Stocks declined Wednesday, but were off earlier lows after a better-than-expected housing report.
New-home sales fell less than expectedin February, the Commerce Department reported. The pace of sales declined 1.8 percent to an annual rate of 590,000 from an upwardly revised pace of 601,000 in January. Economists had expected a more severe drop to a 580,000 rate, a Reuters survey showed.
Inventories of unsold homes fell 2.1 percent, an encouraging sign that buyers are starting to nibble. The median sales price was down from a year ago, but rose 8.2 from the prior month to $244,100.
A separate report showed mortgage applications soared last weekafter the Federal Reserve cut its fund rate by 75 basis points.
Stocks had taken a triple-digit tumble at the opening bell after a report showed new orders for big-ticket items unexpectedly declined.
Durable-goods orders fell 1.7 percent in February, after a revised decline of 4.7 percent in January, the Commerce Department reported. Economists had expected durable-goods orders to rise 0.8 percent, according to a Reuters survey. Nondefense capital goods orders excluding aircraft, a key gauge of capital spending, dropped 2.6 percent.
Meanwhile, Caterpillar Chairman and CEO Jim Owens said the U.S. economy is probably in a recession unlikely to recover until later in the year, during remarks in Tokyo. He expects the economy will probably grow by only 0.5 percent for all of 2008.
Still, there was some optimism in the market.
"There are some great growth areas in the S&P 500 still and investors should be looking there," Michael Church, senior portfolio manager of Church Capital Management, told CNBC.
David Bianco, chief equity strategist at UBS, went one further, saying his team expects to see 20 percent growth in the S&P 500 by year end.
"The S&P is not the same thing as US GDP and many of the cyclical companies and industries in the S&P 500 -– energy, industrials, technology, materials –- they’re very exposed to the global economy," Bianco told CNBC. There are likely to be a lot of "nonfinancial companies surprising on the upside in terms of their earnings performance -- in the middle of a U.S. recession," he added.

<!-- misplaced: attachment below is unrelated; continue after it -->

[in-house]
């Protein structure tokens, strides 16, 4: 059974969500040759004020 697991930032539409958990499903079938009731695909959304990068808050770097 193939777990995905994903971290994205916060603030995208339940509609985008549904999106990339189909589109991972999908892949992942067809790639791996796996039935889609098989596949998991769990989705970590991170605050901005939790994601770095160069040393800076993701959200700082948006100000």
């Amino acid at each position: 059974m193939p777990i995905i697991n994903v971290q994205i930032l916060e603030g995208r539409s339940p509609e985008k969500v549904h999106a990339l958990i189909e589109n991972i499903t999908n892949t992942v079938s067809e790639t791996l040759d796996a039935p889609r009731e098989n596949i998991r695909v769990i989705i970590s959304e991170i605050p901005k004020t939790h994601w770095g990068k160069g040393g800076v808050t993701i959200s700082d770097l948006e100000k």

Major Wall Street investment banks said a day earlier that, indeed, there is money to be made among the wreckage. Executives from Goldman Sachs, Morgan Stanley and Lehman said it was time for bargain hunting.
Motorola said it would split into two separate, publicly traded firms, separating its money-losing handset division from the rest of its business.
Ford announced plans to sell its luxury brands Jaguar and Land Rover to India's Tata Motorsfor $2.3 billion. The sale is expected to close by the end of the next quarter.
More signs of distress in financials emerged, following a Wall Street Journal report that the $20 billion leveraged buyout of U.S. radio operator Clear Channel Communications is in jeopardy. Sources told Reuters the sticking point is that banks financing the deal are unwilling to take a mark-to-market loss.
Last week's rally failed to quell fears that the markets may have more to endure before a turnaround.
"I think you have to be careful about seeing big rallies and projecting it onto a longer-term trend line," Brian Battle, of Performance Trust Capital Partners, said this morning on "Squawk Box."
Asset writedowns and disruption to revenue stemming from the global credit turmoil could put Deutsche Bank's profit goal for this year at risk, the bank said in its annual report, sending its shares lower in Europe.
Also in financials, the saga of Bear Stearns looks set to continue as two U.S. pension funds have asked a Delaware court for an emergency order to delay JPMorgan from moving forward with its takeover plans. Meanwhile, more than 100 JPMorgan staffers moved into Bear Stearns' New York offices to begin the integration process. There is speculation that JPMorgan will lay off up to 50 percent of Bear's 14,000 employees.
AMR , parent of American Airlines, said it has voluntarily canceled nearly 10 percent of its flights Wednesday to check wiring in its MD-80 planes. The move, which affects 200 flights, is part of new FAA requirements following alleged inspection lapses at Southwest Airlines that resulted in a proposed $10.2 million fine.
WEDNESDAY: Oil inventories; Oracle earnings
THURSDAY: GDP; jobless claims; Lennar earnings; Fed auction
FRIDAY: Personal income and spending; consumer sentiment; KB Home earnings
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